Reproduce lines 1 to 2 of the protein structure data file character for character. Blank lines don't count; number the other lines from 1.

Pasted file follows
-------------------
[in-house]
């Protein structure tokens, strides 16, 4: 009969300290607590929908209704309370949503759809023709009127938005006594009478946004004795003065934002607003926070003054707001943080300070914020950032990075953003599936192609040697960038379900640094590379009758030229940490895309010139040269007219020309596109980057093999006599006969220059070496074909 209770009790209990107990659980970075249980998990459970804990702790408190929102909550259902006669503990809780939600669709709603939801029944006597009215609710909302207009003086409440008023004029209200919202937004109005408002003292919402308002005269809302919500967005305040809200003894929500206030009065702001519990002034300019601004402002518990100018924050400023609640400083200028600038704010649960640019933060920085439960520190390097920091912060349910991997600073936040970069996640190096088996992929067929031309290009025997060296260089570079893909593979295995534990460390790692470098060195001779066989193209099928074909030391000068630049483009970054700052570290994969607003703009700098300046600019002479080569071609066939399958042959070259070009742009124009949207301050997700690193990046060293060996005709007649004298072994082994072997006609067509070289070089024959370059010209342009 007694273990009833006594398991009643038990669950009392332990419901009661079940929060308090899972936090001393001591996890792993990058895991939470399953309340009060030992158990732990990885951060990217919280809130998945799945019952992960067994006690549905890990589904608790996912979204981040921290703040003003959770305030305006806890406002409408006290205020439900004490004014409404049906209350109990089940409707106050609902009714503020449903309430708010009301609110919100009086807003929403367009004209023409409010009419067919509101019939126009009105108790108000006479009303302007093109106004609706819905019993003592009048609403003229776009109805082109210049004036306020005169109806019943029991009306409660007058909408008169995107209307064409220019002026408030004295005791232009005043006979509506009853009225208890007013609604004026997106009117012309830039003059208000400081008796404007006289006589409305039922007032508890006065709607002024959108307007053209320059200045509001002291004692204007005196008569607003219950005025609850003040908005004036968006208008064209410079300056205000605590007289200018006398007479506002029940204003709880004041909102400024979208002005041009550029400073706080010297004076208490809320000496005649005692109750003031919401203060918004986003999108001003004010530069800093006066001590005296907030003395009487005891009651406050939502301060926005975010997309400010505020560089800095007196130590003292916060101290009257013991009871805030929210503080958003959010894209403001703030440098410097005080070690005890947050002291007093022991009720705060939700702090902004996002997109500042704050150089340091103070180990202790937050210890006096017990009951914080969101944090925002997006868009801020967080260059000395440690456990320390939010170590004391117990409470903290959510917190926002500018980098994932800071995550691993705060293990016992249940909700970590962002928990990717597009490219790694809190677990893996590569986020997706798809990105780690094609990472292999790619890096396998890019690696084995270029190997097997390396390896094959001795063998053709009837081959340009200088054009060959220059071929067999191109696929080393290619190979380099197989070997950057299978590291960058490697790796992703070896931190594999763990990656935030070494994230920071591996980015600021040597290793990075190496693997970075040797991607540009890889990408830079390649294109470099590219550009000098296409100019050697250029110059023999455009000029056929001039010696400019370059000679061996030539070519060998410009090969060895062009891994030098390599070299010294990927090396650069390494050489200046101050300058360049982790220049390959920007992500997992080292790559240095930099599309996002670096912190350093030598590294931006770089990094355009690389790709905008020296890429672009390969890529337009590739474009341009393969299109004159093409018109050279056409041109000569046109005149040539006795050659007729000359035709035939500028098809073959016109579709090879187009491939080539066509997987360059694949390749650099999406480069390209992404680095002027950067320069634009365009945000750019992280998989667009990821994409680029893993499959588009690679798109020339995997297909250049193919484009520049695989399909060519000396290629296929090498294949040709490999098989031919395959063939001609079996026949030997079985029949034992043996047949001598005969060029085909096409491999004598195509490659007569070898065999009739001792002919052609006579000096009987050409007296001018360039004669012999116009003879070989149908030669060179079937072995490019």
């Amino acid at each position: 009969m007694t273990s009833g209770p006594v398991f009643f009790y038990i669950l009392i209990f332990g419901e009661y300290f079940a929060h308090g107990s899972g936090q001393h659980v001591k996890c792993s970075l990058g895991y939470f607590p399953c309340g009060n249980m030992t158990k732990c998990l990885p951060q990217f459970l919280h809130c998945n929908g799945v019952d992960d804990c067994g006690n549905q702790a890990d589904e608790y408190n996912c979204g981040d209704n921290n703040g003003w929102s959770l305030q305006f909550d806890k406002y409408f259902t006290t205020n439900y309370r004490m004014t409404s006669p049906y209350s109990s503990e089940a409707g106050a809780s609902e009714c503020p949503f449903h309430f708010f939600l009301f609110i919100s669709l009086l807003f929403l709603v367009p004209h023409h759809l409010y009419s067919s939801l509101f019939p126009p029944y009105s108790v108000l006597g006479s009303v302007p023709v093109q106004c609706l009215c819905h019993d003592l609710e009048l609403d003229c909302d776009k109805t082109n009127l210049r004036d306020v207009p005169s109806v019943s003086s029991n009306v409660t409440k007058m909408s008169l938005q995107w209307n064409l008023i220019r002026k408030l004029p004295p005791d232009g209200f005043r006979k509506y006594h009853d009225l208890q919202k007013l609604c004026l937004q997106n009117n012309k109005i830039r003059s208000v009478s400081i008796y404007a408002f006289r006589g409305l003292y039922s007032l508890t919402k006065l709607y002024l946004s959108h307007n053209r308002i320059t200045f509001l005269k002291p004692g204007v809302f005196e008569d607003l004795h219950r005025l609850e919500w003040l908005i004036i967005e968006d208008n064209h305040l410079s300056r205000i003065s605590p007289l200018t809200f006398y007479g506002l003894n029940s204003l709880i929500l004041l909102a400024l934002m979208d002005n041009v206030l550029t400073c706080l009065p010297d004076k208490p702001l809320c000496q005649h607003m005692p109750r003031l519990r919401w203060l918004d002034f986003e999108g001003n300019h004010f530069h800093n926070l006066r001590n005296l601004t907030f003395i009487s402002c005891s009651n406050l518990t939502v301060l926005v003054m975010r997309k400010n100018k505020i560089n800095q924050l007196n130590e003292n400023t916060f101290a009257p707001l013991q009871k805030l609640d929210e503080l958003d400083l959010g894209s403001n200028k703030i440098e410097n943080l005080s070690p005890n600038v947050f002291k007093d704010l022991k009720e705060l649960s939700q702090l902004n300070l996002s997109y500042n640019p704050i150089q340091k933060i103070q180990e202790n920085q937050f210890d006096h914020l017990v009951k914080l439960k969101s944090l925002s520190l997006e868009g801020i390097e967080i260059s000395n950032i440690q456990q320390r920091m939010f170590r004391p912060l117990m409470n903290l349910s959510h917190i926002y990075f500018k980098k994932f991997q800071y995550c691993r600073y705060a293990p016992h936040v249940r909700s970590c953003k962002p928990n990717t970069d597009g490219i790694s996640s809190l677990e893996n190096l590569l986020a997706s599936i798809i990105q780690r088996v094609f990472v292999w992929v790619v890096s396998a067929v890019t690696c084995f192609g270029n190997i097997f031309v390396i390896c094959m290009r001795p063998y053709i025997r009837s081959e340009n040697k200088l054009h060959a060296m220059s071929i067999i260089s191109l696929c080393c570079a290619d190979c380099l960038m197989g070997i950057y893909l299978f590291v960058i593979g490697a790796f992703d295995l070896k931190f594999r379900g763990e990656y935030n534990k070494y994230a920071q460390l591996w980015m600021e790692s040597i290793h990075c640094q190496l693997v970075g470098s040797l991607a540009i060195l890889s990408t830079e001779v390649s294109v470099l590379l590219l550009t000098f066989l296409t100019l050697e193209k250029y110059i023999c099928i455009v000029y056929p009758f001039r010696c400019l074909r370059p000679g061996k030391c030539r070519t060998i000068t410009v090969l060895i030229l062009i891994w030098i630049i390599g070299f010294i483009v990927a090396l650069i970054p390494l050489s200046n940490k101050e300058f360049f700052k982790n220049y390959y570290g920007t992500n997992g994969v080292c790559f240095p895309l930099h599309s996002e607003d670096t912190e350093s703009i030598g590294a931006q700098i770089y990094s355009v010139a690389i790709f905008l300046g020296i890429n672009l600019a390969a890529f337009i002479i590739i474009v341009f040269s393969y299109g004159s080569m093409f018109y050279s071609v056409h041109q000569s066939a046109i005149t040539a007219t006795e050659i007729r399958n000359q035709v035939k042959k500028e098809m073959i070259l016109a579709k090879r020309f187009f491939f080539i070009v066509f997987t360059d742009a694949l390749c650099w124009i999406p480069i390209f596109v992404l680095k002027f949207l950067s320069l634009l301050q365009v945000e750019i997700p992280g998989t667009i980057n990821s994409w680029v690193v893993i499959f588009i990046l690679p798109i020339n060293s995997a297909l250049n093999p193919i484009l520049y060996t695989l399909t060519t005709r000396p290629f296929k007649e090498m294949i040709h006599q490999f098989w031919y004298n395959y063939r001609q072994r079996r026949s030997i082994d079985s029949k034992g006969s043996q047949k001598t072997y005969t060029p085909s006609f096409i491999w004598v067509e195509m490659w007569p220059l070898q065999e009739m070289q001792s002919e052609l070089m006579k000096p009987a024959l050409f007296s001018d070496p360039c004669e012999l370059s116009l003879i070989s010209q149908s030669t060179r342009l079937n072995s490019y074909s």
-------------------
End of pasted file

[in-house]
């Protein structure tokens, strides 16, 4: 009969300290607590929908209704309370949503759809023709009127938005006594009478946004004795003065934002607003926070003054707001943080300070914020950032990075953003599936192609040697960038379900640094590379009758030229940490895309010139040269007219020309596109980057093999006599006969220059070496074909 209770009790209990107990659980970075249980998990459970804990702790408190929102909550259902006669503990809780939600669709709603939801029944006597009215609710909302207009003086409440008023004029209200919202937004109005408002003292919402308002005269809302919500967005305040809200003894929500206030009065702001519990002034300019601004402002518990100018924050400023609640400083200028600038704010649960640019933060920085439960520190390097920091912060349910991997600073936040970069996640190096088996992929067929031309290009025997060296260089570079893909593979295995534990460390790692470098060195001779066989193209099928074909030391000068630049483009970054700052570290994969607003703009700098300046600019002479080569071609066939399958042959070259070009742009124009949207301050997700690193990046060293060996005709007649004298072994082994072997006609067509070289070089024959370059010209342009 007694273990009833006594398991009643038990669950009392332990419901009661079940929060308090899972936090001393001591996890792993990058895991939470399953309340009060030992158990732990990885951060990217919280809130998945799945019952992960067994006690549905890990589904608790996912979204981040921290703040003003959770305030305006806890406002409408006290205020439900004490004014409404049906209350109990089940409707106050609902009714503020449903309430708010009301609110919100009086807003929403367009004209023409409010009419067919509101019939126009009105108790108000006479009303302007093109106004609706819905019993003592009048609403003229776009109805082109210049004036306020005169109806019943029991009306409660007058909408008169995107209307064409220019002026408030004295005791232009005043006979509506009853009225208890007013609604004026997106009117012309830039003059208000400081008796404007006289006589409305039922007032508890006065709607002024959108307007053209320059200045509001002291004692204007005196008569607003219950005025609850003040908005004036968006208008064209410079300056205000605590007289200018006398007479506002029940204003709880004041909102400024979208002005041009550029400073706080010297004076208490809320000496005649005692109750003031919401203060918004986003999108001003004010530069800093006066001590005296907030003395009487005891009651406050939502301060926005975010997309400010505020560089800095007196130590003292916060101290009257013991009871805030929210503080958003959010894209403001703030440098410097005080070690005890947050002291007093022991009720705060939700702090902004996002997109500042704050150089340091103070180990202790937050210890006096017990009951914080969101944090925002997006868009801020967080260059000395440690456990320390939010170590004391117990409470903290959510917190926002500018980098994932800071995550691993705060293990016992249940909700970590962002928990990717597009490219790694809190677990893996590569986020997706798809990105780690094609990472292999790619890096396998890019690696084995270029190997097997390396390896094959001795063998053709009837081959340009200088054009060959220059071929067999191109696929080393290619190979380099197989070997950057299978590291960058490697790796992703070896931190594999763990990656935030070494994230920071591996980015600021040597290793990075190496693997970075040797991607540009890889990408830079390649294109470099590219550009000098296409100019050697250029110059023999455009000029056929001039010696400019370059000679061996030539070519060998410009090969060895062009891994030098390599070299010294990927090396650069390494050489200046101050300058360049982790220049390959920007992500997992080292790559240095930099599309996002670096912190350093030598590294931006770089990094355009690389790709905008020296890429672009390969890529337009590739474009341009393969299109004159093409018109050279056409041109000569046109005149040539006795050659007729000359035709035939500028098809073959016109579709090879187009491939080539066509997987360059694949390749650099999406480069390209992404680095002027950067320069634009365009945000750019992280998989667009990821994409680029893993499959588009690679798109020339995997297909250049193919484009520049695989399909060519000396290629296929090498294949040709490999098989031919395959063939001609079996026949030997079985029949034992043996047949001598005969060029085909096409491999004598195509490659007569070898065999009739001792002919052609006579000096009987050409007296001018360039004669012999116009003879070989149908030669060179079937072995490019």